language. The paper, which on the face of it seem pretty straight


forward, the marking has become complicated. Partly because of the


new exam, but also because Ofqual has demanded comparable results,


those that are on a par with previous years. It appears Ofqual


intervened this summer, telling examers where to draw the lines.


Ofqual's director of standards wrote to the Exam Board, worried


the proportion of pupils awarded a C grade, would be 8% higher than


predicted. They said it may require them to move grading boundaries


more than required. The Exam Board fought back with their own analysis.


They believed it to be compelling evidence that their award was fair.


They didn't believe a further revision of the grade boundaries


was justified. They did move their boundaries, though, as did the


other boards. Many thousands of students got D were their teachers


had predicted a C. We are, I think, in an uncomfortable position, in


fairness terms. To cut you off, we have limited time left. I'm sure


you are in an uncomfortable position, but this is about young


people who sat this exam last year, who might not have achieved the A


they received for future university prospects, or the C they needed in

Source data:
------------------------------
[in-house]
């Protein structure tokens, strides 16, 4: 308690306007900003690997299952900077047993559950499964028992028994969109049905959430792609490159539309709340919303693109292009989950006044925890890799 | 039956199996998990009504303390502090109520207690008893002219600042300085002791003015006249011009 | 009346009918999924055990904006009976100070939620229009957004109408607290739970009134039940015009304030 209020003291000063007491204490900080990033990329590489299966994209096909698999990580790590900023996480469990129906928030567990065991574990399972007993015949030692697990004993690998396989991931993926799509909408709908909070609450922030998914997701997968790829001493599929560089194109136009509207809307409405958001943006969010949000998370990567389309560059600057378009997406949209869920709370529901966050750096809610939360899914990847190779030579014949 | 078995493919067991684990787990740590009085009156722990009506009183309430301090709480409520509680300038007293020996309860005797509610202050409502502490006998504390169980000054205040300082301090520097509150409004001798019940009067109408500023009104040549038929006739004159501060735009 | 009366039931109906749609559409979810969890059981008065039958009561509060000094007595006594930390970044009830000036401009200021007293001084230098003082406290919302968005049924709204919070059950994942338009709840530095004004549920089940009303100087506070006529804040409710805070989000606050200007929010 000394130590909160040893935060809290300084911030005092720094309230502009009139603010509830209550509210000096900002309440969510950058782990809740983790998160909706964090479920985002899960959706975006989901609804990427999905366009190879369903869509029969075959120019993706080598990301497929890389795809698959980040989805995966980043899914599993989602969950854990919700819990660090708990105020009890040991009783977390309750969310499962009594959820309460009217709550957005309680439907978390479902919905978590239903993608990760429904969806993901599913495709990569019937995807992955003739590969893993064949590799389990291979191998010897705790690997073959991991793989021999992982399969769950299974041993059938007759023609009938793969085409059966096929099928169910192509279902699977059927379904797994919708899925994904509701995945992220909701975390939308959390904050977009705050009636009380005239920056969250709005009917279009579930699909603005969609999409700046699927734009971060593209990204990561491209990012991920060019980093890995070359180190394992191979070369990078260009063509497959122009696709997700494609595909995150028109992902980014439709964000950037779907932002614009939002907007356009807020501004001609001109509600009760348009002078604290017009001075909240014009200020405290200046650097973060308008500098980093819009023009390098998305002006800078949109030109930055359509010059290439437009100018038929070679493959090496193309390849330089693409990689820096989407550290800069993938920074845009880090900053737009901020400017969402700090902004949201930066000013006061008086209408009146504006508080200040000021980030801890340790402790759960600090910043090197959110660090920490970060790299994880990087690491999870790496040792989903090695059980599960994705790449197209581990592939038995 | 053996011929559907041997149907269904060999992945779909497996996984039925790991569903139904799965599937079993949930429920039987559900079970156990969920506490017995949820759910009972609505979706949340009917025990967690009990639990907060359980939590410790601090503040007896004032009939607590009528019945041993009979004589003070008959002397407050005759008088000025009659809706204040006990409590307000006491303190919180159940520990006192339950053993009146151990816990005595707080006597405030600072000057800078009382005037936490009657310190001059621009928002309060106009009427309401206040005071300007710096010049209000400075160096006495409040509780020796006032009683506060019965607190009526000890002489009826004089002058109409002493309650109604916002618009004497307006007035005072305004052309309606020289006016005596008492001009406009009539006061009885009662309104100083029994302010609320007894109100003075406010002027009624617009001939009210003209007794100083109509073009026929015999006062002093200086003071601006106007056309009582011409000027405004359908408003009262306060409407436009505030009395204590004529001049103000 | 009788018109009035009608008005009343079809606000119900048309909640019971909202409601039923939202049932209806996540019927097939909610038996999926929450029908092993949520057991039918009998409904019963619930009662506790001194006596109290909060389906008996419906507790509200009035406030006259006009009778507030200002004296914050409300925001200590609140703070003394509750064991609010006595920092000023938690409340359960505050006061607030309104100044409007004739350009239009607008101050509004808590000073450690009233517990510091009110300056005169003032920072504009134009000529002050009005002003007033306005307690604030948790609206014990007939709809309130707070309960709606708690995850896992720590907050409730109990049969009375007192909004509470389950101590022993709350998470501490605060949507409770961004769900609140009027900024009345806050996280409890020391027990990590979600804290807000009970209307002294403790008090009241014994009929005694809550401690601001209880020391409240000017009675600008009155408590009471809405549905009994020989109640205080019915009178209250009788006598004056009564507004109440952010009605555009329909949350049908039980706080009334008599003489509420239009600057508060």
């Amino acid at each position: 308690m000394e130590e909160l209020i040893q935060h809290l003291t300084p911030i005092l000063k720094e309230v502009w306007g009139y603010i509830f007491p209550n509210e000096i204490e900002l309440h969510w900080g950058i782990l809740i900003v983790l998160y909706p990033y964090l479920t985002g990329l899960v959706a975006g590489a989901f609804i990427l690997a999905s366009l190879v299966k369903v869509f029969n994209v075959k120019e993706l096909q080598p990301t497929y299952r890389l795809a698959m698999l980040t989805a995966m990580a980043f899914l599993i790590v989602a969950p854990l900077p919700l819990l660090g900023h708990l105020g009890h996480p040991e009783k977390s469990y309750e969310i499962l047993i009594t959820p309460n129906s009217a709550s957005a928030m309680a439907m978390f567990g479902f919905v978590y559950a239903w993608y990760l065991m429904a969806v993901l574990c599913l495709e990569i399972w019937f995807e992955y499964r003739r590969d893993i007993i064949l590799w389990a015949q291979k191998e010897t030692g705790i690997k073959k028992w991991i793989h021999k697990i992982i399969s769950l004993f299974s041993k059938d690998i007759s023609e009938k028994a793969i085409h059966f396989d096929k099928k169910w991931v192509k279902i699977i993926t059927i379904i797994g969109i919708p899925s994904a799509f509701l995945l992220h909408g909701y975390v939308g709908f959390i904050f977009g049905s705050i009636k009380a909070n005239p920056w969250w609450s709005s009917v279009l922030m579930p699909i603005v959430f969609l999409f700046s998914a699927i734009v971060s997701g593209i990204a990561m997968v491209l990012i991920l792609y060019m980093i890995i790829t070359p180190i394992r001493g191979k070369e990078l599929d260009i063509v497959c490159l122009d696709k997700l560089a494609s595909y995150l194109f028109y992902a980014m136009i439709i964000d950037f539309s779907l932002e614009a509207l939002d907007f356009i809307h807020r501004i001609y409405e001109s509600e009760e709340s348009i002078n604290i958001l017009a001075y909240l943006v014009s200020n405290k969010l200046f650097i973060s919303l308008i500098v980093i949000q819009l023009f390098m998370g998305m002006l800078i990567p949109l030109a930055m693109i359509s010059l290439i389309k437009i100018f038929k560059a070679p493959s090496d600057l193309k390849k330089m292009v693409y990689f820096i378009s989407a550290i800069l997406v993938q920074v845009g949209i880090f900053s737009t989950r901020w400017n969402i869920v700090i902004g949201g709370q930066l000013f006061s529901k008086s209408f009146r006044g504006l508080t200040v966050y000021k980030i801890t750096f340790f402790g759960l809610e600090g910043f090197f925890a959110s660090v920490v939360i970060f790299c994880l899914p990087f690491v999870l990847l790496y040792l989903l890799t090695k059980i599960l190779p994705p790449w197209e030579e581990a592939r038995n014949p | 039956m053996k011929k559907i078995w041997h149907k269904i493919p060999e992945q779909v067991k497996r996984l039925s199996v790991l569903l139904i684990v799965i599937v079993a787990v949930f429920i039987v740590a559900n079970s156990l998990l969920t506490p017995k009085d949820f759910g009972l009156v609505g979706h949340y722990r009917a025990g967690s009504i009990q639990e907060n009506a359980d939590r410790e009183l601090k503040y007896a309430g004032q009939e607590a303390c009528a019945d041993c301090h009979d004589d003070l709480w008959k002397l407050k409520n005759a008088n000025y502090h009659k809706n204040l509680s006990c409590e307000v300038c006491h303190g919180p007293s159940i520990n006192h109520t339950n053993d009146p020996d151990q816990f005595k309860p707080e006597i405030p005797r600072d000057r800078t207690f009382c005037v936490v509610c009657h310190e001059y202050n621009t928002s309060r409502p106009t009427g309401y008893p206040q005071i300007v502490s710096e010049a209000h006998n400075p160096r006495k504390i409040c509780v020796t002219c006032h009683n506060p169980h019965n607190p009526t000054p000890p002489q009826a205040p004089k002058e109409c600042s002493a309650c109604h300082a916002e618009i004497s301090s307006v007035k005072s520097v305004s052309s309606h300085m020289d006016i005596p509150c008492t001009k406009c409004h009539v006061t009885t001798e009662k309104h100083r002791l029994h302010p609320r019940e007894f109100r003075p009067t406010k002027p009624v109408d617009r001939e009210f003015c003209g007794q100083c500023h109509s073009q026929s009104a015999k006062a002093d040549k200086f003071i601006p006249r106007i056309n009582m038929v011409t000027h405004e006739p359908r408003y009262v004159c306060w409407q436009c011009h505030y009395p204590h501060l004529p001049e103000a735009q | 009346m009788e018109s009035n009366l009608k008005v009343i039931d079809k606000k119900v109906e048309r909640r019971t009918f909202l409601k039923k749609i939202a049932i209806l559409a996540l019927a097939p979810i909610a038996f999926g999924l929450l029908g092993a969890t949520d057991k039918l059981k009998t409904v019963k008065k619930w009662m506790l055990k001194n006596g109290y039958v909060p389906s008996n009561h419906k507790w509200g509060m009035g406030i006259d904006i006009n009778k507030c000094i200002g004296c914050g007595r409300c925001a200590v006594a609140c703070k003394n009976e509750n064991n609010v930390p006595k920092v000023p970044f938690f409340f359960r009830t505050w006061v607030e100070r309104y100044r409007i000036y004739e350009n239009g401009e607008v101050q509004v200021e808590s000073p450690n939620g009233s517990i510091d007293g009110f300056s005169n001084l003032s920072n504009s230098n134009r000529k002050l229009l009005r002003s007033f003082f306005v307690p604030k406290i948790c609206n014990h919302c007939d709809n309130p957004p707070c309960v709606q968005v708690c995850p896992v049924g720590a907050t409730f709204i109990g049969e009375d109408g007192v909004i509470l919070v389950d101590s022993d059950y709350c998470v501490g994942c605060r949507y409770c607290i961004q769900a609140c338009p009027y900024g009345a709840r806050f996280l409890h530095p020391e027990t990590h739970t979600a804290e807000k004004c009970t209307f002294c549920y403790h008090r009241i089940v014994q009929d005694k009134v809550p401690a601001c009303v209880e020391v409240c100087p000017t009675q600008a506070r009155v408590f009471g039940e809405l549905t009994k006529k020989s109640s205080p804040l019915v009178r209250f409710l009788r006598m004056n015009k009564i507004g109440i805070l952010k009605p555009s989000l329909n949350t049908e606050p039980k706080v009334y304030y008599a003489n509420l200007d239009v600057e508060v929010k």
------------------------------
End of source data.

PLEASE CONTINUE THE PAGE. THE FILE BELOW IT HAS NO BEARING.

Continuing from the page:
order to go forward and change their next studies. So, you


actually acknowledge that it is not fair, some people got lucky, and it


was tough on the rest. I'm not saying it was tough on the rest. We


had a very careful look at June aid warding, June awarding of right.


Michael Gove has often said he wants exams to be tougher, Glenys


Stacey, whom he appointed, has denied any political interference.


In Wales everything's different, the Education Minister's ordered


GCSEs, set by the Welsh boards, to be regraded. Many in England sat


those tests too, nothing will change for them. The academic, most


critical of grade inflation, says this is dangerous deadlock. Most


people's intertation of what a GCSE grade tells you about a person,


whether they are qualified to go on to further study, or other things


that employers might interpret from those grades, are just not


consistent. You get one grade if you happen to live in England and a


different grade if you happen to live in Wales, even though you did


exactly the same exam, and it was marked the same way, and everything


else about it was the same. I just can't see it surviving that.


driving test has an absolute standard, there are no limits on


how many people can get through each year, using limits, through


comparable GCSE outcomes, is at the heart of the problems. Some say if


you want to limit achievement, raise the standard, don't limit how


many have passed. I'm sorry you have been unsuccessful. I will be


speaking to two students who took the GCSE English exam in a moment.


First, let as talk to the Welsh Education Minister, Leighton


Andrews. You have asked for a regrading. How many students do you


believe were unfairly treated? don't know the exact figures, but


we suspect it will reach into hundreds in Wales. So, in order to


make thatle kalation, you know where you suspect the boundary --